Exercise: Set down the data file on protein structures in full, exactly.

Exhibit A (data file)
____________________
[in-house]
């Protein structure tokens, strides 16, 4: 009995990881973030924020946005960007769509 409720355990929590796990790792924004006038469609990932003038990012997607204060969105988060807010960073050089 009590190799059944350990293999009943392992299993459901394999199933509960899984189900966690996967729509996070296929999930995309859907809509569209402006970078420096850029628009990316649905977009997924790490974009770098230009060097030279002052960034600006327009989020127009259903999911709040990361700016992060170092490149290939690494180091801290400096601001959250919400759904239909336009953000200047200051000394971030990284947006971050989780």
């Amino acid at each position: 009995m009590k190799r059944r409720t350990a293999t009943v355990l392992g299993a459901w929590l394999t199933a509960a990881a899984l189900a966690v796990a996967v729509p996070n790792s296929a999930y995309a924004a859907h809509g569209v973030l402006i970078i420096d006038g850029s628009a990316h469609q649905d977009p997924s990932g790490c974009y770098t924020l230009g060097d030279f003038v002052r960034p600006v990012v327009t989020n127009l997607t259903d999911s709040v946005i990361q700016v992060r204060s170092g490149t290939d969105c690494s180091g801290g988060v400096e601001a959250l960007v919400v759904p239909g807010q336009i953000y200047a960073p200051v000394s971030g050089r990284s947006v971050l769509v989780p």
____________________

[in-house]
């Protein structure tokens, strides 16, 4: 009995990881973030924020946005960007769509 409720355990929590796990790792924004006038469609990932003038990012997607204060969105988060807010960073050089 009590190799059944350990293999009943392992299993459901394999199933509960899984189900966690996967729509996070296929999930995309859907809509569209402006970078420096850029628009990316649905977009997924790490974009770098230009060097030279002052960034600006327009989020127009259903999911709040990361700016992060170092490149290939690494180091801290400096601001959250919400759904239909336009953000200047200051000394971030990284947006971050989780």
């Amino acid at each position: 009995m009590k190799r059944r409720t350990a293999t009943v355990l392992g299993a459901w929590l394999t199933a509960a990881a899984l189900a966690v796990a996967v729509p996070n790792s296929a999930y995309a924004a859907h809509g569209v973030l402006i970078i420096d006038g850029s628009a990316h469609q649905d977009p997924s990932g790490c974009y770098t924020l230009g060097d030279f003038v002052r960034p600006v990012v327009t989020n127009l997607t259903d999911s709040v946005i990361q700016v992060r204060s170092g490149t290939d969105c690494s180091g801290g988060v400096e601001a959250l960007v919400v759904p239909g807010q336009i953000y200047a960073p200051v000394s971030g050089r990284s947006v971050l769509v989780p």